Causes and Risk Factors

Causes and risk factors for anxiety

The development of anxiety is rooted in a person’s genetics, physiological makeup, and the environments in which an individual is exposed. Additionally, there are a number of other risk factors that can cause anxiety to appear. Consider following elaborations on these notions that explain the causes and risk factors for anxiety disorders:

Genetic: Research has found that anxiety disorders tend to be found among individuals who share similar genes.  Especially for those who have a biological parent or sibling with anxiety, there is often an increased risk for symptoms of anxiety to be present. Because of this finding, experts agree that genetic play an integral role in the development of an anxiety disorder.

Physical: When chemicals in the brain are not in balance, there is a greater chance for anxiety symptoms to result. Serotonin, specifically, is one chemical that has been found to be extremely influential in the development of anxiety. When this neurotransmitter has not reached homeostasis, a person’s ability to respond appropriately to stress is hindered, in addition to the ability to feel content when not experiencing stress. Children and adolescents who suffer from anxiety have been found to have imbalanced serotonin levels in their brains.

Environmental: Certain environments or situations can lead to the development of an anxiety disorder. Children and adolescents, for example, can be influenced in this way early in life as caregiver interaction and exposure to certain stressors can bring about anxiety symptoms. Furthermore, when young people are subjected to trauma, abuse, or neglect, there is an increased likelihood that anxiety symptoms will eventually manifest.

Risk Factors:

  • Family history of anxiety disorders or other mental health condition
  • Experiencing, witnessing, or hearing about a trauma
  • Lack of parental or caregiver involvement
  • Experiencing a great deal of pressure to achieve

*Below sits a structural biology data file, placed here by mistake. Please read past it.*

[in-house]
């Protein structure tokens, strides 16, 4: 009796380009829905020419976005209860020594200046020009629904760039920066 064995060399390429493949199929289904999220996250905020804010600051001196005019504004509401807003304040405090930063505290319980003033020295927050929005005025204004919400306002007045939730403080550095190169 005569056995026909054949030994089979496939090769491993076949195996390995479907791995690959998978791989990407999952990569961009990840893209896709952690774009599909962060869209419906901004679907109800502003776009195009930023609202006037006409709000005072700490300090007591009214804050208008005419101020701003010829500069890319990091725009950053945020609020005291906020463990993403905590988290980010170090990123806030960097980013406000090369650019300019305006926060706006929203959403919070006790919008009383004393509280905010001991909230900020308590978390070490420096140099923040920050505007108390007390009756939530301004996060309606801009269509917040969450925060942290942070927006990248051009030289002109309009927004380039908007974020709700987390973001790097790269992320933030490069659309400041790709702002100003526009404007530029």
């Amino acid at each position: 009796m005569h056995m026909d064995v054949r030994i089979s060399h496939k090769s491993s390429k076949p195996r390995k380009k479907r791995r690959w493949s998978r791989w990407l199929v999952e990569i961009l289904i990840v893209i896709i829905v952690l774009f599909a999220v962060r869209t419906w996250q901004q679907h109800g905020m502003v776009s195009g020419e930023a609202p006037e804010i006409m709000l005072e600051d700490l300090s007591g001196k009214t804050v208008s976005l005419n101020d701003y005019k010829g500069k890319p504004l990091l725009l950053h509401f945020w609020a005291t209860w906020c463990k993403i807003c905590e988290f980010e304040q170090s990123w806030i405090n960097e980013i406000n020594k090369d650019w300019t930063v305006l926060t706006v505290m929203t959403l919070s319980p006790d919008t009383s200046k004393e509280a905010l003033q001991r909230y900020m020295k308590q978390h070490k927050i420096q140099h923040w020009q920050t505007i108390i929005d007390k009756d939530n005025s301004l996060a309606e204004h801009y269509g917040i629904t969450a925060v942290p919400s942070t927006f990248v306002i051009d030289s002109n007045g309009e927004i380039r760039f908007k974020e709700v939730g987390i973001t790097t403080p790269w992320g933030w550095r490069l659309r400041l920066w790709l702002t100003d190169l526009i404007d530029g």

• Experiencing abuse and/or neglect
  • Exposure to violence or aggression
  • Exposure to chronic stress
Signs and Symptoms

Signs and symptoms of anxiety

Anxiety can present in many forms. Depending on the individual’s age, type of anxiety disorder present, and the setting in which symptoms of these disorders occur can impact the how observable anxiety is in a person. If you suspect that your child is struggling with anxiety, note the presence of the following symptoms:

Behavioral symptoms:

  • Restlessness
  • Temper tantrums
  • Rapid speech
  • Decreased academic functioning
  • Social withdrawal or isolation
  • Compulsive behaviors
  • Cyclical talking
  • Avoidance of certain people, places, and/or situations
  • Refusing to attend school
  • Self-injury

Physical symptoms:

  • Stomachaches
  • Frequent urination due to pervasive nervousness
  • Sleep disturbances
  • Tense muscles
  • Changes in eating patterns, leading to weight gain or weight loss
  • Headaches or migraines

Cognitive symptoms:

  • Repetitious thinking
  • Low tolerance threshold
  • Rapid thoughts
  • Poor concentration

Psychosocial symptoms:

  • Feelings of hopelessness
  • Low self-esteem
  • Abrupt shifts in mood
  • Elevated levels of stress
  • Increased irritability
  • Loneliness
  • Feelings of helplessness

Effects of anxiety

Pervasive symptoms of anxiety can cause a variety of adverse effects when these disorders are not treated. When a young person does not receive care to alleviate such symptoms, the listed effects have the potential to occur:

  • Academic failure
  • Social withdrawal or isolation
  • Conflict with peers or loved ones
  • Substance use / abuse/ addiction / dependence
  • Development of another mental health condition
  • Self-harm
  • Suicidal ideation
  • Suicide attempts
Co-Occurring Disorders

Anxiety and co-occurring disorders

Children and adolescents who suffer from anxiety disorders are often grappling with symptoms associated with other mental health conditions. This is due in part because anxiety is known to trigger or be brought on by other mental health conditions. The following mental health disorders are known to be diagnosed at the same time as anxiety disorders:

  • Additional anxiety disorders
  • Bipolar disorder
  • Depressive disorders
  • Attention-deficit/hyperactivity disorder
  • Sleep disorders
  • Anorexia nervosa
  • Bulimia nervosa
  • Body dysmorphic disorder
  • Substance abuse disorders

I feel so much happier and healthier after getting help at Millcreek of Pontotoc.

– A former patient